Return home rule to Florida communities on vacation rentals

October 30, 2013 

Bean Point on Anna Maria Island, Oct. 13, 2013. MARC R. MASFERRER/

The repeal of a Florida law that prevents local governments from regulating vacation rentals would allow communities to better deal with the noise, garbage and other issues that have diminished the quality of life in many neighborhoods. The 2011 law that stripped cities and counties of the power to control those properties infringed on the principle of home rule and allowed what amounts to commercial hotels in residential neighborhoods.

Except for some grandfathered exceptions, the state seized control of the market by banning local governments from "regulating, restricting or prohibiting" vacation rentals. Investors were quick to take advantage, building monstrous homes that could accommodate several dozen people.

Anna Maria Island cities became aghast at the new construction and the new problems from noisy revelers who paid little heed to the peace and tranquility of a community. As trash mounted and vehicles clogged neighborhoods, cities fought back with stricter zoning regulations to reduce the strain on residents. But those ordinances only govern new construction and do not address ongoing problems.

Gov. Rick Scott got an earful about the pressing issue from Manatee County leaders on Monday while at a breakfast gathering at the Peach's on Manatee Avenue West, and he appeared open to repeal. We hope that is indeed the case.

State Sen. John Thrasher, R-St. Augustine, told Herald reporter Sara Kennedy that he plans to file a bill to reverse the 2011 law -- to "let local governments make those decisions as opposed to the state pre-empting it." As the powerful chairman of the Senate Rules Committee and former House speaker, Thrasher holds great influence in Tallahassee. His advocacy of repeal holds considerable weight.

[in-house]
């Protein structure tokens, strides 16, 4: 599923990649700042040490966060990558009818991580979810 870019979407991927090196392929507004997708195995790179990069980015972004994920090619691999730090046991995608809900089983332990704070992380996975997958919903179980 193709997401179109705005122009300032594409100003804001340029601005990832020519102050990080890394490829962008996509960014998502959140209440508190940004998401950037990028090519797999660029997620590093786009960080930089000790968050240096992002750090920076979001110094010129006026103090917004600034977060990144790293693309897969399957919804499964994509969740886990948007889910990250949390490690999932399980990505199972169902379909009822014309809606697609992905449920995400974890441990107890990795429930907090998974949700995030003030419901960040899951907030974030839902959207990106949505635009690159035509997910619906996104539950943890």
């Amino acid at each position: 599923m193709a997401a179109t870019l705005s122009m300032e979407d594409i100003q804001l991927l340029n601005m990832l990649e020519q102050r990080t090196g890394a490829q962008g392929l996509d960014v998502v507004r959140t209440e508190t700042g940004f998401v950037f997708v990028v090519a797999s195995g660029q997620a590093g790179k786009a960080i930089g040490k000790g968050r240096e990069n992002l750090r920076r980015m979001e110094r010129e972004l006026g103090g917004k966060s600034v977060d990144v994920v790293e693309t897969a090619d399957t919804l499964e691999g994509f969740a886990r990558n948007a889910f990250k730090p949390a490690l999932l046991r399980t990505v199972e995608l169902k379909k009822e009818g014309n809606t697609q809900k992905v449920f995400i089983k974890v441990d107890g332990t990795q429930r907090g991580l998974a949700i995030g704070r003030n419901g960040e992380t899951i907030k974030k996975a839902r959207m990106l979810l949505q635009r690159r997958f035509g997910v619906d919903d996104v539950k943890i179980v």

Two Bradenton Republicans in the House voted in favor of the bill two years ago, but Jim Boyd and Greg Steube should now side with disgruntled constituents, Manatee County government and cities in favor of repeal.

While the Legislature has a maddening habit of violating home rule by imposing burdensome restrictions on local governments, the vacation rental issue is one issue where the disruption of communities is too great.The cities of Holmes Beach, Anna Maria and Bradenton Beach are prime examples of places where bad law disarmed the citizenry from protecting their neighborhoods against toxic elements with little to no respect for common decency.

Tourism is Manatee County's top economic driver, and Anna Maria Island is the prime attraction. Since island governments recognize that value, we do not believe elected officials would react in a draconian way should the state return control of vacation rentals to cities and counties. We'd be the first to object should that occur.

There needs to be a better balance here, one that allows some restrictions. Who wants a party hotel next door to their home or even down the block?

State Sen. Bill Galvano introduced legislation last year to repeal the misguided law but then withdrew it over a procedural issue. In Monday's Herald report of the governor's breakfast meeting by reporter Charles Schelle, the Bradenton Republican pinpointed the problem: "When you pre-empt local control, there will always be those who take advantage of it or abuse it."

Anna Maria Island bears witness to this abuse. We urge Manatee County's legislative delegation to come out in favor of repeal of this law. As Galvano also stated: "We espouse the idea that government closer to the people is the best form of government ..." Indeed, bring home rule back on this issue.

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